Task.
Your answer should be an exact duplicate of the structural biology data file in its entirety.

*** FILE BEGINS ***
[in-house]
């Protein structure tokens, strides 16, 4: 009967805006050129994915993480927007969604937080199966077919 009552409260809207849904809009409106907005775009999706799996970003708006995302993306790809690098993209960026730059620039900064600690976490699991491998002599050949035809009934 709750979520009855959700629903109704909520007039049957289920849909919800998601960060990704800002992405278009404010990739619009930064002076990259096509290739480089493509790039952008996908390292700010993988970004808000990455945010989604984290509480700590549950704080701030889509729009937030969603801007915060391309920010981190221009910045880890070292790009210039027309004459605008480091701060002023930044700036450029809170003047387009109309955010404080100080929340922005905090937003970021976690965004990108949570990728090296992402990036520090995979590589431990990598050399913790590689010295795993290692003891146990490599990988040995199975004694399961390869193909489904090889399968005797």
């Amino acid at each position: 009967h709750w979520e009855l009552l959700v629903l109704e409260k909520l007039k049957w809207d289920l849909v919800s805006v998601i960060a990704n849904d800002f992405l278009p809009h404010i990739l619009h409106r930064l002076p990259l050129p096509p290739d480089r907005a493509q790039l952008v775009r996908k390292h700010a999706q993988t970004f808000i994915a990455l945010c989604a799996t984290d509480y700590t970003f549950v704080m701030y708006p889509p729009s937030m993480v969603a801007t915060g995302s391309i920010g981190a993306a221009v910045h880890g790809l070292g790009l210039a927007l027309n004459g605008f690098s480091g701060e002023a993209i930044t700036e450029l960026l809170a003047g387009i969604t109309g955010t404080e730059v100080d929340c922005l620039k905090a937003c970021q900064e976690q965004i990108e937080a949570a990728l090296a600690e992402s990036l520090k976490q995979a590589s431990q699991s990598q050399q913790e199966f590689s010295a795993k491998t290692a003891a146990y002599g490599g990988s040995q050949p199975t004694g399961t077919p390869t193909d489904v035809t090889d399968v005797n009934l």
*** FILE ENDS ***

[in-house]
């Protein structure tokens, strides 16, 4: 009967805006050129994915993480927007969604937080199966077919 009552409260809207849904809009409106907005775009999706799996970003708006995302993306790809690098993209960026730059620039900064600690976490699991491998002599050949035809009934 709750979520009855959700629903109704909520007039049957289920849909919800998601960060990704800002992405278009404010990739619009930064002076990259096509290739480089493509790039952008996908390292700010993988970004808000990455945010989604984290509480700590549950704080701030889509729009937030969603801007915060391309920010981190221009910045880890070292790009210039027309004459605008480091701060002023930044700036450029809170003047387009109309955010404080100080929340922005905090937003970021976690965004990108949570990728090296992402990036520090995979590589431990990598050399913790590689010295795993290692003891146990490599990988040995199975004694399961390869193909489904090889399968005797």
């Amino acid at each position: 009967h709750w979520e009855l009552l959700v629903l109704e409260k909520l007039k049957w809207d289920l849909v919800s805006v998601i960060a990704n849904d800002f992405l278009p809009h404010i990739l619009h409106r930064l002076p990259l050129p096509p290739d480089r907005a493509q790039l952008v775009r996908k390292h700010a999706q993988t970004f808000i994915a990455l945010c989604a799996t984290d509480y700590t970003f549950v704080m701030y708006p889509p729009s937030m993480v969603a801007t915060g995302s391309i920010g981190a993306a221009v910045h880890g790809l070292g790009l210039a927007l027309n004459g605008f690098s480091g701060e002023a993209i930044t700036e450029l960026l809170a003047g387009i969604t109309g955010t404080e730059v100080d929340c922005l620039k905090a937003c970021q900064e976690q965004i990108e937080a949570a990728l090296a600690e992402s990036l520090k976490q995979a590589s431990q699991s990598q050399q913790e199966f590689s010295a795993k491998t290692a003891a146990y002599g490599g990988s040995q050949p199975t004694g399961t077919p390869t193909d489904v035809t090889d399968v005797n009934l």